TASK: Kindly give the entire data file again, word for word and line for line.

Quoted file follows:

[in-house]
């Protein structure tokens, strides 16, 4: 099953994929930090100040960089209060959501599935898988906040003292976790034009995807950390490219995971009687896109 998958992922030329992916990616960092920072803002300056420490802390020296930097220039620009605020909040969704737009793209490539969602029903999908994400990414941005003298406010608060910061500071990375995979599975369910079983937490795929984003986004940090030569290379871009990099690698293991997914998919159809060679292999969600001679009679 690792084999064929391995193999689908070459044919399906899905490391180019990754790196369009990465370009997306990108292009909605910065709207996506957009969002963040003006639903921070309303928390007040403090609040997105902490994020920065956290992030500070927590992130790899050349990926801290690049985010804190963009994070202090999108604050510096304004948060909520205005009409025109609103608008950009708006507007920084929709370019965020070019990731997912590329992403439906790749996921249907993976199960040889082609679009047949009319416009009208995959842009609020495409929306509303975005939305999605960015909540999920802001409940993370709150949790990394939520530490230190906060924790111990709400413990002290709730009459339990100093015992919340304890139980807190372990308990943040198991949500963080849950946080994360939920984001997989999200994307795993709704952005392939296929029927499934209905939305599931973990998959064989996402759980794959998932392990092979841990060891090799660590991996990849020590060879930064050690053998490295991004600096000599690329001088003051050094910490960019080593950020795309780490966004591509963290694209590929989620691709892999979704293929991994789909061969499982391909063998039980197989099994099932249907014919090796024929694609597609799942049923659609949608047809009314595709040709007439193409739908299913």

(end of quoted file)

[in-house]
């Protein structure tokens, strides 16, 4: 099953994929930090100040960089209060959501599935898988906040003292976790034009995807950390490219995971009687896109 998958992922030329992916990616960092920072803002300056420490802390020296930097220039620009605020909040969704737009793209490539969602029903999908994400990414941005003298406010608060910061500071990375995979599975369910079983937490795929984003986004940090030569290379871009990099690698293991997914998919159809060679292999969600001679009679 690792084999064929391995193999689908070459044919399906899905490391180019990754790196369009990465370009997306990108292009909605910065709207996506957009969002963040003006639903921070309303928390007040403090609040997105902490994020920065956290992030500070927590992130790899050349990926801290690049985010804190963009994070202090999108604050510096304004948060909520205005009409025109609103608008950009708006507007920084929709370019965020070019990731997912590329992403439906790749996921249907993976199960040889082609679009047949009319416009009208995959842009609020495409929306509303975005939305999605960015909540999920802001409940993370709150949790990394939520530490230190906060924790111990709400413990002290709730009459339990100093015992919340304890139980807190372990308990943040198991949500963080849950946080994360939920984001997989999200994307795993709704952005392939296929029927499934209905939305599931973990998959064989996402759980794959998932392990092979841990060891090799660590991996990849020590060879930064050690053998490295991004600096000599690329001088003051050094910490960019080593950020795309780490966004591509963290694209590929989620691709892999979704293929991994789909061969499982391909063998039980197989099994099932249907014919090796024929694609597609799942049923659609949608047809009314595709040709007439193409739908299913």